Nina Stern has carved a unique and astonishingly diverse career for herself as a world-class recorder player and classical clarinetist. A native New Yorker, Ms. Stern studied at the Schola Cantorum Basiliensis in Basel, Switzerland, where she received a Soloist’s Degree. From Basel, she moved to Milan, Italy where she was offered a teaching position at the Civica Scuola di Musica. Ms. Stern performs widely on recorders, chalumeaux, and historical clarinets. She has appeared as a soloist or principal player with orchestras such as The New York Philharmonic, New York City Opera, American Classical Orchestra, Philharmonia Baroque, Trinity Baroque Orchestra, Amsterdam Baroque Orchestra, La Scala Theatre Orchestra, Clarion Orchestra, I Solisti Veneti, Hesperion XX, Apollo’s Fire, and Tafelmusik. Her numerous festival and concert series appearances have included performances under leading conductors such as Loren Maazel, Kurt Masur, Christopher Hogwood, Trevor Pinnock, Claudio Scimone, Kent Tritle, Jane Glover, Bruno Weil, Ton Koopman, Andrew Parrot and Jordi Savall. She has recorded for Good Child Music, Erato, Harmonia Mundi, Sony Classics, Newport Classics, Wildboar, Telarc, MSR, and Smithsonian labels.

Nina Stern’s latest projects include performances and recordings of traditional music of Eastern Europe, Armenia, and The Middle East, as a soloist, and with her ensembles Rose of the Compass and East of the River (Daphna Mor, co-Director.) Recently, Rose of the Compass has collaborated annually with the conductor Kent Tritle and the Choir of St. John the Divine in creating programs for the "Great Music in a Great Space" concert series at the Cathedral.

Ms. Stern was appointed to the faculty of Juilliard’s Historical Performance program in 2012 and has served on the faculties of the Mannes College of Music – where she directed the Historical Performance Program from 1989 to 1996 – the Civica Scuola di Musica (Milan, Italy), Oberlin Conservatory, and the Five Colleges in Massachusetts.

Nina Stern is also hailed as an innovator in teaching school-age children to be fine young musicians. She is a founder of “S’Cool Sounds" a successful hands-on music education project in inner city public school classrooms. The Washington Post applauded this program as a model in its “innovation in the classroom” series (11/9/03). For this important work Ms. Stern was awarded an Endicott Fellowship in 2003 and was honored in 2005 with the “Early Music Brings History Alive” Award, bestowed by Early Music America. Nina Stern served as Director of Education for the New York Collegium from 2002-2007. She has consulted for Midori & Friends and for Carnegie Hall’s Weill Institute, helping them to develop and expand their recorder curriculum. She is the author of “Recorders Without Borders”  - two books for beginning recorder players and percussion. Ms. Stern has shared her teaching methods with students and teachers throughout the U.S. and in the Netherlands, and has worked to establish recorder programs in the Kibera slum of Nairobi, Kenya, at Village Health Works in Kigutu, Burundi and at a school for Syrian refugee children in Azraq, Jordan.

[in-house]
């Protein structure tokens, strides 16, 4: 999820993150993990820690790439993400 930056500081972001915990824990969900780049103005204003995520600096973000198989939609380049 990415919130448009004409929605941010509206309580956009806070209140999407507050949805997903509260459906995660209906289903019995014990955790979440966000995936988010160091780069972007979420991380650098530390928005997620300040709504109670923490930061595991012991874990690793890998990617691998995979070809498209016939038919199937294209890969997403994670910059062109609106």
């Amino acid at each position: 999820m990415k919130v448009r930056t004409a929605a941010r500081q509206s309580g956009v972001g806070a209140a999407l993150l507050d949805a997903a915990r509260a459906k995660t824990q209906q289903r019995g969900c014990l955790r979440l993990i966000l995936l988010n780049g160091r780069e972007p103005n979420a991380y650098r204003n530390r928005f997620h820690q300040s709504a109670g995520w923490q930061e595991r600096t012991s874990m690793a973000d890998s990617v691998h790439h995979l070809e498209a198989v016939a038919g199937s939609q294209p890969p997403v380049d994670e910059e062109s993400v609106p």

Visit Nina's website at
Last updated on: January 24, 2019
The Faculty

RECORDER, New York, New York
The Seattle Recorder Society
Port Townsend Early Music Workshop
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Here's what folks had to say about her previously:

  • “Nina was delightful, the ear work was fascinating.”

  • “Took me out of my comfort zone  - a good thing!”

  • “Great teacher and lovely music.”

  • “Nina did a stunningly good job of making us feel like we were all in the same boat, but meeting us individually as well.”

This will be Nina's fourth time at PTEMW. As a teacher she is in high demand and we are very fortunate to have her back!
Nina Stern's Classes:

  • Recorder Master Class - the World of French Baroque Music
    Limited to 8 advanced recorder players
    The recorder masterclass this year will focus on the world of French Baroque music. Together we will examine the beautiful embellishments, phrasing and articulation, inégale, dance forms and tempos – all of the details that characterize this graceful and elegant music. Students are encouraged to bring duets and trios as well as solo suites. (Music by Jacques Hotteterre, Pierre Philidor, Boismortier, etc). Together, we will also study the preludes of Hotteterre and Freillon-Poncien and experiment with creating our own.

  • Music of the Franco-Flemish School
    For upper intermediate and advanced recorder players
    This class will focus on the luscious polyphonic music of 15th century Burgundian composers such as Guillaume Dufay, Gilles Binchois, Antoine Busnois and Hayne van Ghizeghem continuing into the 16th century with Johannes Ockeghem, Jacob Obrecht, Josquin des Prez, Adrian Willaert and Orlandus Lassus.

  • Songs and Dances of the Mediterranean -
    Melody through Rhythm, Rhythm through Melody (with Peter Maund)

    Open to all levels

    This class will explore the connections between melodies and rhythms in music from the Middle East, the Sephardic repertoire as well as medieval and renaissance Italian music. Participants will learn how you can add percussion to their own solo and consort playing, how rhythm informs melody and melody informs rhythm.
Watch Nina Stern, recorder, and Glen Velez, percussion and frame drum, perform Sirt Im Sasani, Lamento di Tristano, and La Rottan -- three pieces from two very different cultures: 13th-century Armenia and 14th-century Italy. The first, by the Armenian writer Arakel Siunetsi, translates as "My Heart Trembles with Fear," a trembling that you can hear in the percussion.

The performance at St Bart's in Manhattan on September 27, 2015, was part of a CD Release concert for Amaryllis, produced by Ms Stern in collaboration with master percussionist Glen Velez.